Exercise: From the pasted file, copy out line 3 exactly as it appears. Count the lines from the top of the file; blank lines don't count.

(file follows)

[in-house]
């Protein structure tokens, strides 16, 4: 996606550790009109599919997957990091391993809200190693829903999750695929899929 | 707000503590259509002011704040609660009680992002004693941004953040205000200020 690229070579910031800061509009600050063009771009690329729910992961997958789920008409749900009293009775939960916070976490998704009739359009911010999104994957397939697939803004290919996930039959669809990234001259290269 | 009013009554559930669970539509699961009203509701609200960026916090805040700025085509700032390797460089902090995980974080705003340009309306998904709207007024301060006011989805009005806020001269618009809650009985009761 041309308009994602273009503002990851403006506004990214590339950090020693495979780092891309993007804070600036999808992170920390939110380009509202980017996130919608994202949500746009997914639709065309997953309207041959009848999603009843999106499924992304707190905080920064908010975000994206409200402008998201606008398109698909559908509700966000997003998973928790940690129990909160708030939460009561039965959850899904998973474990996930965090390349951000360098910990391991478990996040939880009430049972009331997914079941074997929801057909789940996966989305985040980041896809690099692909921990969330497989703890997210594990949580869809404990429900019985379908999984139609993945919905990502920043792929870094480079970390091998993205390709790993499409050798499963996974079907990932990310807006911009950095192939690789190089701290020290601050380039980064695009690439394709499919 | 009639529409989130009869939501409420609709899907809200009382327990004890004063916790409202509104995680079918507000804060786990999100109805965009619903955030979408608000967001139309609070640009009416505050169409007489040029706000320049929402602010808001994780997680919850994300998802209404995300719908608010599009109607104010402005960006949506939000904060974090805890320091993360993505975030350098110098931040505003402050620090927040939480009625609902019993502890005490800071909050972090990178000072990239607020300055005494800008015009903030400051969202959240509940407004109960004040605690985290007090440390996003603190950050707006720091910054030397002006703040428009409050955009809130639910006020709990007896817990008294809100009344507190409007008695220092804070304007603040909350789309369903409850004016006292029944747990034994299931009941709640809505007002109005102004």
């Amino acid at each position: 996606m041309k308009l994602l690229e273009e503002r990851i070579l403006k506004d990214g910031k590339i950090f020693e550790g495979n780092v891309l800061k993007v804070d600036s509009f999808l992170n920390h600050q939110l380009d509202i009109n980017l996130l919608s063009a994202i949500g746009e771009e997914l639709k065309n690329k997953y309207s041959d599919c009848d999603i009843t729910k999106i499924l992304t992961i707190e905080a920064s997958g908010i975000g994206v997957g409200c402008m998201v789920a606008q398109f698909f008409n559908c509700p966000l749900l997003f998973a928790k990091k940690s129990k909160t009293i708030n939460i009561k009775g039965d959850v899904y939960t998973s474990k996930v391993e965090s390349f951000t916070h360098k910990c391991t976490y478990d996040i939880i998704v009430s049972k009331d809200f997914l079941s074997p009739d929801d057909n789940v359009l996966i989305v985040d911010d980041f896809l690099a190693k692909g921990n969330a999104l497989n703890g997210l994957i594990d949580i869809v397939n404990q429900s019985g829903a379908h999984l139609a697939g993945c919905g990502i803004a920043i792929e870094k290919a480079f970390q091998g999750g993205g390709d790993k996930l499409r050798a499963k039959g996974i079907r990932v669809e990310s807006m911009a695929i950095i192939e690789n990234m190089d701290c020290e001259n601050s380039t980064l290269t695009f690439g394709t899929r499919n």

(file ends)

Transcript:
């Amino acid at each position: 996606m041309k308009l994602l690229e273009e503002r990851i070579l403006k506004d990214g910031k590339i950090f020693e550790g495979n780092v891309l800061k993007v804070d600036s509009f999808l992170n920390h600050q939110l380009d509202i009109n980017l996130l919608s063009a994202i949500g746009e771009e997914l639709k065309n690329k997953y309207s041959d599919c009848d999603i009843t729910k999106i499924l992304t992961i707190e905080a920064s997958g908010i975000g994206v997957g409200c402008m998201v789920a606008q398109f698909f008409n559908c509700p966000l749900l997003f998973a928790k990091k940690s129990k909160t009293i708030n939460i009561k009775g039965d959850v899904y939960t998973s474990k996930v391993e965090s390349f951000t916070h360098k910990c391991t976490y478990d996040i939880i998704v009430s049972k009331d809200f997914l079941s074997p009739d929801d057909n789940v359009l996966i989305v985040d911010d980041f896809l690099a190693k692909g921990n969330a999104l497989n703890g997210l994957i594990d949580i869809v397939n404990q429900s019985g829903a379908h999984l139609a697939g993945c919905g990502i803004a920043i792929e870094k290919a480079f970390q091998g999750g993205g390709d790993k996930l499409r050798a499963k039959g996974i079907r990932v669809e990310s807006m911009a695929i950095i192939e690789n990234m190089d701290c020290e001259n601050s380039t980064l290269t695009f690439g394709t899929r499919n």